After Mason: Memories of The Beggar
Simon Comber writes about the ups and downs of the creative process, the paradox of hope, and how poets R. A. K. Mason and Robin Hyde helped inspire his new album.
The Herriot Row album Lesser Stars is out now on Carpathian Records and Arcade Recordings. Listen to the album here. Herriot Row is on tour in New Zealand throughout September – dates and tickets at Under The Radar.
A while back I wrote a song called ‘The Beggar.’ A few years ago now actually, which makes it hard to be certain I’m being truthful when I tell you about writing it. It’s not that I’m making excuses or being coy. It’s just that the completion of a song tends to erase all the unexpected steps you took along the way. If you’re not taking notes as you go, you turn around and the trail has vanished. That’s why a song can feel cut from its own cloth even though it never is, and why musicians asked about the artistic process, even card carrying indie rock atheists, will often find themselves falling back on religious sentiments they would otherwise balk at: ‘It wasn’t me. I was just a vessel. The best songs write themselves you know.’ That said, I do have some memories surrounding the writing and recording of ‘The Beggar.’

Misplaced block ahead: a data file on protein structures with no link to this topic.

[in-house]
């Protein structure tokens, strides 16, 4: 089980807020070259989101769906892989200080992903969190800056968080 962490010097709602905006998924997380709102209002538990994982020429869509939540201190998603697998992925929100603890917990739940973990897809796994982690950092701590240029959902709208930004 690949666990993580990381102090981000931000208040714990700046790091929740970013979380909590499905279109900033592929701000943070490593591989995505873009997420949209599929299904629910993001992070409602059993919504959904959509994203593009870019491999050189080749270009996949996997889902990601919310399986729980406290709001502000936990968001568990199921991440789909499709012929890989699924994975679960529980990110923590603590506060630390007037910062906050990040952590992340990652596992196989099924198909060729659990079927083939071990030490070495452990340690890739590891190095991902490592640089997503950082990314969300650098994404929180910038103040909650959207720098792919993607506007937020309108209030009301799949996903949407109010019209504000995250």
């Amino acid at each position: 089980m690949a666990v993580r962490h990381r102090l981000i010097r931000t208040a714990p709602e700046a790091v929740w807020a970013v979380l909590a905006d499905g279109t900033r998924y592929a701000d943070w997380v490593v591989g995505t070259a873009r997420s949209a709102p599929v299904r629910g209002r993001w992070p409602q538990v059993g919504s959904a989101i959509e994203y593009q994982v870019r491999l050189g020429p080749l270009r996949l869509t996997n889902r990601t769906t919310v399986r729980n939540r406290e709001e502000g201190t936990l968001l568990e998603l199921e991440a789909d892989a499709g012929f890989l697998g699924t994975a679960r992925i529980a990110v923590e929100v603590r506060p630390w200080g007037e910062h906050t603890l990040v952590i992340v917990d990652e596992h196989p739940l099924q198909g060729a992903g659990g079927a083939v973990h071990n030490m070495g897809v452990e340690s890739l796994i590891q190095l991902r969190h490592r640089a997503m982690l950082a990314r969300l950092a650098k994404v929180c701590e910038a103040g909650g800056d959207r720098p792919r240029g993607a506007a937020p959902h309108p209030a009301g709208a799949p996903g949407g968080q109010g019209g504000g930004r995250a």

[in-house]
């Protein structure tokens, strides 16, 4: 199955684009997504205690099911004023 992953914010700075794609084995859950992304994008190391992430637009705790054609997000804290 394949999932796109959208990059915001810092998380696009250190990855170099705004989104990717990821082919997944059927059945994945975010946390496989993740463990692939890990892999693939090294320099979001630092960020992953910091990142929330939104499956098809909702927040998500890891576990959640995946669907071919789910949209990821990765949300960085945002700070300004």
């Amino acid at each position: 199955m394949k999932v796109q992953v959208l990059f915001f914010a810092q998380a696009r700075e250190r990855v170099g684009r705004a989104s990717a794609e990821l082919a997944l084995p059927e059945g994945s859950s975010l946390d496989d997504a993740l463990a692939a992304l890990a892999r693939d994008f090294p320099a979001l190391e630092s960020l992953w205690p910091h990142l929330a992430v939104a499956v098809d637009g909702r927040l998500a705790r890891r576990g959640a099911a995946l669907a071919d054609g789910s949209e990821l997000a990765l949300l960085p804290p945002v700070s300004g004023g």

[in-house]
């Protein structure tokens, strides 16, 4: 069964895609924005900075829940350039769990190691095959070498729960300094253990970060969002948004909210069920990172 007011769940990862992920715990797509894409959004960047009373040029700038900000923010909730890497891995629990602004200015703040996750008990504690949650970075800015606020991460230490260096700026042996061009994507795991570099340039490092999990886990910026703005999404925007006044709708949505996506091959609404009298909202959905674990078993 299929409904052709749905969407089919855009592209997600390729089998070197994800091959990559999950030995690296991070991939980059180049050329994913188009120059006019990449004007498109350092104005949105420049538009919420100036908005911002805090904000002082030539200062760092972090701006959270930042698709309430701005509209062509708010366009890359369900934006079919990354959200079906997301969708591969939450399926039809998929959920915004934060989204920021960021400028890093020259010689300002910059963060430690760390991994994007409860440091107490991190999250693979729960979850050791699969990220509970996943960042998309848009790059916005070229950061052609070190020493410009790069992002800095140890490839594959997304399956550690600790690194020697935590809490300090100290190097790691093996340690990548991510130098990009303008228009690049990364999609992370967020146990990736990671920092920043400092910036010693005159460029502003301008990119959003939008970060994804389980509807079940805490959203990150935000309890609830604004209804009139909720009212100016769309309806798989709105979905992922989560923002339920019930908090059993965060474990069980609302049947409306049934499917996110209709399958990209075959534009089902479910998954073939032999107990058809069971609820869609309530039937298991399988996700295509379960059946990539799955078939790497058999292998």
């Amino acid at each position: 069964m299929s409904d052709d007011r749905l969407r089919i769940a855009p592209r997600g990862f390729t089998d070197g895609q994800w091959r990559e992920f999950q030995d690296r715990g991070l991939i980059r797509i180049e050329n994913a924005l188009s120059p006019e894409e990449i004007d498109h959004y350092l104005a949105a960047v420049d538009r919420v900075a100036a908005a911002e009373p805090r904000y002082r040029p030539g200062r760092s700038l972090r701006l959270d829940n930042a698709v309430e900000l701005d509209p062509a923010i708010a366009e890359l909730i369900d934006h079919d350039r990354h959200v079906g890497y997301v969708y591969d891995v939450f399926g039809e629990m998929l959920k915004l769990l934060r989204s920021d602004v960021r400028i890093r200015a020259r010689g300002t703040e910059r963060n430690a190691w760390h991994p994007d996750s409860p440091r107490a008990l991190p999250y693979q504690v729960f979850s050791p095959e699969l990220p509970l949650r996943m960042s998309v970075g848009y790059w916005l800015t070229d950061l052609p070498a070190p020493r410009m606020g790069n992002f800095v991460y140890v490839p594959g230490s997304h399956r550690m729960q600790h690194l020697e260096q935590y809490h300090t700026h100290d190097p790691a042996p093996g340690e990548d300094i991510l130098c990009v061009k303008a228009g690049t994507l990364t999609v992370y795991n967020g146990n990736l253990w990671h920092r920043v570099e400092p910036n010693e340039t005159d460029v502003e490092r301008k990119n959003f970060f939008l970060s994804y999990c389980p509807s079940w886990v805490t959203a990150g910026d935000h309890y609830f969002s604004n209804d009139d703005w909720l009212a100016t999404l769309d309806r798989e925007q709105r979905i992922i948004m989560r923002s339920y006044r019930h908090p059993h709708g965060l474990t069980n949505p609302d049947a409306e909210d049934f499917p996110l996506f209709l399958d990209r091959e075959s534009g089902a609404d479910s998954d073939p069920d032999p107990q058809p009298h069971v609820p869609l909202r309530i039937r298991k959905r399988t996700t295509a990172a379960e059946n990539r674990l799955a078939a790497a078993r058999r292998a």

I’d woken up late in my flat in Kingsland, Auckland City. Midsummer sun was pouring through the wall-sized windows of the lounge, and the low ceiling was trapping the heat in. Opening the door to the lounge felt like entering a beach house left to itself for half a summer. After breakfast I’d seated myself at the green and white formica dining table, and placed a single piece of paper over the fading coffee cup rings. Six months, or even a year, isn’t the longest time to take in writing a song lyric, but it’s a long time to go missing one line. I’d decided that today I was going to wait it out. So that is what I did. I didn’t scrawl away hoping for some first-thought-best-thought kind of breakthrough. I just sat and waited with this piece of paper, which I suppose I’d placed in front of me more as a statement of intent than a writing parchment.